Recently, I told a group of former college classmates, “I went to college before Big Data.” The shift towards a data- and tech-driven society accelerates every day. Unfortunately, this acceleration often happens without regard for individuals who live without access to technology training and affordable hardware. Community Tech Network (CTN) seeks to bridge this ever-widening digital divide in its teaching and in its provision of hardware to traditionally underserved communities.
I came to CTN in 2015 as a volunteer seeking to help the elderly. I spent two years as a volunteer and subsequently worked as a bilingual digital literacy instructor. For a further two years, I taught elementary and intermediate computer and tablet curricula in Mandarin Chinese, Spanish, and English on-site at affordable and low-income housing associates throughout the Bay Area.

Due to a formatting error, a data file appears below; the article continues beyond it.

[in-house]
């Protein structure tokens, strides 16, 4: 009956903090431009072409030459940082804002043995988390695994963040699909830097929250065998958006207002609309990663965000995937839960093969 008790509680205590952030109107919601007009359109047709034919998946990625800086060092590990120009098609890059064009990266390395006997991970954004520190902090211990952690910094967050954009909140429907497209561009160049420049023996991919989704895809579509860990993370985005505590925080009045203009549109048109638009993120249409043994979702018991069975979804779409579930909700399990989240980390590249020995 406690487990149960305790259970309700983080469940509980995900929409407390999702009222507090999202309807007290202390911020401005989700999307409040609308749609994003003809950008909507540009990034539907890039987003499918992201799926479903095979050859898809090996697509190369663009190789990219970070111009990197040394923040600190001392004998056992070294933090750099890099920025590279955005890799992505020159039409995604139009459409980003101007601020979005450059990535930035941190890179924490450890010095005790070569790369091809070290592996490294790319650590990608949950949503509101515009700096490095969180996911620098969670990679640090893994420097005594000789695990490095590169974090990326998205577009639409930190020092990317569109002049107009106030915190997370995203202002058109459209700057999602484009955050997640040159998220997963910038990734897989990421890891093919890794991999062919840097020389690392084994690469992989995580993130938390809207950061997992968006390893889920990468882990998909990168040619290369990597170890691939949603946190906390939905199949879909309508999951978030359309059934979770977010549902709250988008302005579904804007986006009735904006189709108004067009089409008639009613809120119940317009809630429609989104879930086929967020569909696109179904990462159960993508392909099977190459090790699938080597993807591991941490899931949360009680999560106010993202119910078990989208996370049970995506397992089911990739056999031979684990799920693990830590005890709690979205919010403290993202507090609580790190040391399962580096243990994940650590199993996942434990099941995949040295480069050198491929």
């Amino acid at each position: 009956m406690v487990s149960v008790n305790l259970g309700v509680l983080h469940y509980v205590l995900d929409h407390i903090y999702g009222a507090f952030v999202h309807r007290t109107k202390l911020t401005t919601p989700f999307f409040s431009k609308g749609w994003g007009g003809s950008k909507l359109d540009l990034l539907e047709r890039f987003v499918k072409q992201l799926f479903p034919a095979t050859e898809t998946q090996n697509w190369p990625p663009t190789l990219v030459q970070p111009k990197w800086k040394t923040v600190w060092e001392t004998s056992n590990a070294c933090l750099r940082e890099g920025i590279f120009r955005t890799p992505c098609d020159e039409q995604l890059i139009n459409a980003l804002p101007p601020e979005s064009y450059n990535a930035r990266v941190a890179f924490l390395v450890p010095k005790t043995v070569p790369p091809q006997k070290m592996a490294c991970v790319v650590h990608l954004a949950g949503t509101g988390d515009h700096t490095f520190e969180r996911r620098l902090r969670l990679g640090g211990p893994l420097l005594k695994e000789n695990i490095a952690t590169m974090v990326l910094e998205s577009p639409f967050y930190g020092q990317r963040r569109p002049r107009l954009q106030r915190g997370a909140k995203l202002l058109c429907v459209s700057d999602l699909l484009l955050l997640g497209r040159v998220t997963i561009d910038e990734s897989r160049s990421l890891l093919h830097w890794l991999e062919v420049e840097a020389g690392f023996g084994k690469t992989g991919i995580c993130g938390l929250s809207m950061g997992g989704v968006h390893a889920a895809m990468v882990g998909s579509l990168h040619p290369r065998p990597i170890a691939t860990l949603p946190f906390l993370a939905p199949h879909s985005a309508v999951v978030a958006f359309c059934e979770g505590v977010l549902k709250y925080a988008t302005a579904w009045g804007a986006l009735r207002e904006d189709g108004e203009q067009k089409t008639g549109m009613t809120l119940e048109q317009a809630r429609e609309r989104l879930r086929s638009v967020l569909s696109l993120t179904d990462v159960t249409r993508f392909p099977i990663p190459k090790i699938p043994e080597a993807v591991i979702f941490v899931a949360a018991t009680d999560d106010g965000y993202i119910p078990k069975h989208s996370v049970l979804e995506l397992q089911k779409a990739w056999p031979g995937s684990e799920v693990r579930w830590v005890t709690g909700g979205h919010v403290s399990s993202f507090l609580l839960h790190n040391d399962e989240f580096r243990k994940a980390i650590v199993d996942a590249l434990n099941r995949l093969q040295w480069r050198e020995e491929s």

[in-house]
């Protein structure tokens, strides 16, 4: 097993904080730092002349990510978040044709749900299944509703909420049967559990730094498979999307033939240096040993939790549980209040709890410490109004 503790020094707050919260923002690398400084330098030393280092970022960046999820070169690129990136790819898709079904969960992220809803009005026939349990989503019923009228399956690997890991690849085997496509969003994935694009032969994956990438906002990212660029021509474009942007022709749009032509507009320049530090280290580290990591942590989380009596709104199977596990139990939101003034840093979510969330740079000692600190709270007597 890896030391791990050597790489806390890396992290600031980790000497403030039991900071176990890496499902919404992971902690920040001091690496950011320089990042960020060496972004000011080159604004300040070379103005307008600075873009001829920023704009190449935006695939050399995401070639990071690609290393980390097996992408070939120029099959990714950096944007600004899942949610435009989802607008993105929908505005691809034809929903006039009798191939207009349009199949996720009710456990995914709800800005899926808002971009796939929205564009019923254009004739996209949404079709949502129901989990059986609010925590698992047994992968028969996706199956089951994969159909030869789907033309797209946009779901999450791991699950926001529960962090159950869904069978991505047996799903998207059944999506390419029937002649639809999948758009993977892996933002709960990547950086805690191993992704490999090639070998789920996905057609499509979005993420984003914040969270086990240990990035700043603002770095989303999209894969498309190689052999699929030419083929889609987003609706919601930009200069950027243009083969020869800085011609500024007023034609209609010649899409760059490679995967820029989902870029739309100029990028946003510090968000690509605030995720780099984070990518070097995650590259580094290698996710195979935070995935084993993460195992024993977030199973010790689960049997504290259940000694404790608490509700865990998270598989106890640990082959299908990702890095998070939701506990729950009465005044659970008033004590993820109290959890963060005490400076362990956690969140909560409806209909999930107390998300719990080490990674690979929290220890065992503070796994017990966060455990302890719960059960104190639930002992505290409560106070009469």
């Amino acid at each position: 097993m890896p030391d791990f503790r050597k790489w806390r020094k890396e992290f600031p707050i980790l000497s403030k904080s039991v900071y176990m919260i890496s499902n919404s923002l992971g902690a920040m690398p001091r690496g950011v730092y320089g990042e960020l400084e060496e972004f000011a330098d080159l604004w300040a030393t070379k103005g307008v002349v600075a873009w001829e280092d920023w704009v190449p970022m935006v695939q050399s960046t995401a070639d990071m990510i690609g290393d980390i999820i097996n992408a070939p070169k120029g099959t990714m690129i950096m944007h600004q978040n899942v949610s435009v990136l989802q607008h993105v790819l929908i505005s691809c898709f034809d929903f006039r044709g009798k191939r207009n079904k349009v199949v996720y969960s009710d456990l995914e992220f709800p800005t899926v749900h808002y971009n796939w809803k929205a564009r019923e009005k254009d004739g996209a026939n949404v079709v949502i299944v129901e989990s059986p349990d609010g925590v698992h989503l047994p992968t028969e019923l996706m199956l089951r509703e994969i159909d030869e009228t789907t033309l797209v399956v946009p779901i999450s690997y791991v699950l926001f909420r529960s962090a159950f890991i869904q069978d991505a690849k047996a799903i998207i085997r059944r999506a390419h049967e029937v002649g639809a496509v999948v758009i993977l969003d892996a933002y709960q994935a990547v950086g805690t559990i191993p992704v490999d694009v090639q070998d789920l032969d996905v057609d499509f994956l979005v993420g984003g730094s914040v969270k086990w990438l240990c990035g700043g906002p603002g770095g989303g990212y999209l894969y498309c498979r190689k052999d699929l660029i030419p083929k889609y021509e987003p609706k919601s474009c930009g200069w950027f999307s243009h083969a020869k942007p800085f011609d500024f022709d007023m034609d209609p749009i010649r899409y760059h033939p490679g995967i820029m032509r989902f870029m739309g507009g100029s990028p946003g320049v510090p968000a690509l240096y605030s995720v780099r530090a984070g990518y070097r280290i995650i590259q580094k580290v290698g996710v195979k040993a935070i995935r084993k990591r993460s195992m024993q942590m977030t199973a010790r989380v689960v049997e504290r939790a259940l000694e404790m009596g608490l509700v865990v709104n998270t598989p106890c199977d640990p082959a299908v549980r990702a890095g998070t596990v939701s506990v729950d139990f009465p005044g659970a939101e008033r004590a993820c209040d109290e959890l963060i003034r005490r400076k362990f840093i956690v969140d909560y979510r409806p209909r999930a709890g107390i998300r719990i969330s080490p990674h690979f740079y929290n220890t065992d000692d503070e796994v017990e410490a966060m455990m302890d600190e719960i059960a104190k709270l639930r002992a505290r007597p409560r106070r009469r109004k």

Several years ago, at the end of a class I taught in Mandarin Chinese, an elderly student was kind enough to deliver a speech she had written for the occasion. In her speech, she noted the challenges all the students in the class had faced, including racial discrimination and the shock of adapting to American society later in life. She concluded with her gratitude that we had come to teach them at their place of residence with curriculum and resources in their native Chinese. In another class, a student who had graduated from our Computer Basics class did a celebratory Nigerian dance to mark this moment of achievement in learning for her cohort.
I’m proud that CTN acts as a resource for these and many more learners, promotes education as a lifelong undertaking, and finds the happy medium between a life lived before Big Data and a life after. I’m proud we were able to spark some joy in the lives of the people who share our communities. I wish CTN’s learners well on their digital journeys, click by click, web page by web page! Thank you for the wisdom and stories you have shared, for the good humor and fun, and for teaching me over and over again that age is never a true barrier to human connection and hope.
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